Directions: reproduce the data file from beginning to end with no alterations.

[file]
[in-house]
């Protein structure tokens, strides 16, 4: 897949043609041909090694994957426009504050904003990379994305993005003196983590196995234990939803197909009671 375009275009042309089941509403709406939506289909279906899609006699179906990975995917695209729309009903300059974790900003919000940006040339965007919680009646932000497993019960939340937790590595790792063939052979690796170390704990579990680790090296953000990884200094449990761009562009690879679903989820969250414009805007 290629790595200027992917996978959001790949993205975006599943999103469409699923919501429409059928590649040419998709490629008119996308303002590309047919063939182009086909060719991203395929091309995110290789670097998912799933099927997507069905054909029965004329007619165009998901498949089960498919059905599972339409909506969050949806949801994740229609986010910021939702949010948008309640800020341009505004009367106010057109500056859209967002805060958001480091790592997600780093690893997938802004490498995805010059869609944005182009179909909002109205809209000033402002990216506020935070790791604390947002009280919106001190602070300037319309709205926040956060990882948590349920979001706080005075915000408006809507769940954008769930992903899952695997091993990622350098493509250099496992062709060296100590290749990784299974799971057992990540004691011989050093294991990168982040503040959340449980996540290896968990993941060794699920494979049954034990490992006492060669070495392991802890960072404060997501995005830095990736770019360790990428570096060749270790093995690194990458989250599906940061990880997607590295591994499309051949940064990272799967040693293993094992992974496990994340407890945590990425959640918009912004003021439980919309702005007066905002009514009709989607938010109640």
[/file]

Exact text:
[in-house]
């Protein structure tokens, strides 16, 4: 897949043609041909090694994957426009504050904003990379994305993005003196983590196995234990939803197909009671 375009275009042309089941509403709406939506289909279906899609006699179906990975995917695209729309009903300059974790900003919000940006040339965007919680009646932000497993019960939340937790590595790792063939052979690796170390704990579990680790090296953000990884200094449990761009562009690879679903989820969250414009805007 290629790595200027992917996978959001790949993205975006599943999103469409699923919501429409059928590649040419998709490629008119996308303002590309047919063939182009086909060719991203395929091309995110290789670097998912799933099927997507069905054909029965004329007619165009998901498949089960498919059905599972339409909506969050949806949801994740229609986010910021939702949010948008309640800020341009505004009367106010057109500056859209967002805060958001480091790592997600780093690893997938802004490498995805010059869609944005182009179909909002109205809209000033402002990216506020935070790791604390947002009280919106001190602070300037319309709205926040956060990882948590349920979001706080005075915000408006809507769940954008769930992903899952695997091993990622350098493509250099496992062709060296100590290749990784299974799971057992990540004691011989050093294991990168982040503040959340449980996540290896968990993941060794699920494979049954034990490992006492060669070495392991802890960072404060997501995005830095990736770019360790990428570096060749270790093995690194990458989250599906940061990880997607590295591994499309051949940064990272799967040693293993094992992974496990994340407890945590990425959640918009912004003021439980919309702005007066905002009514009709989607938010109640």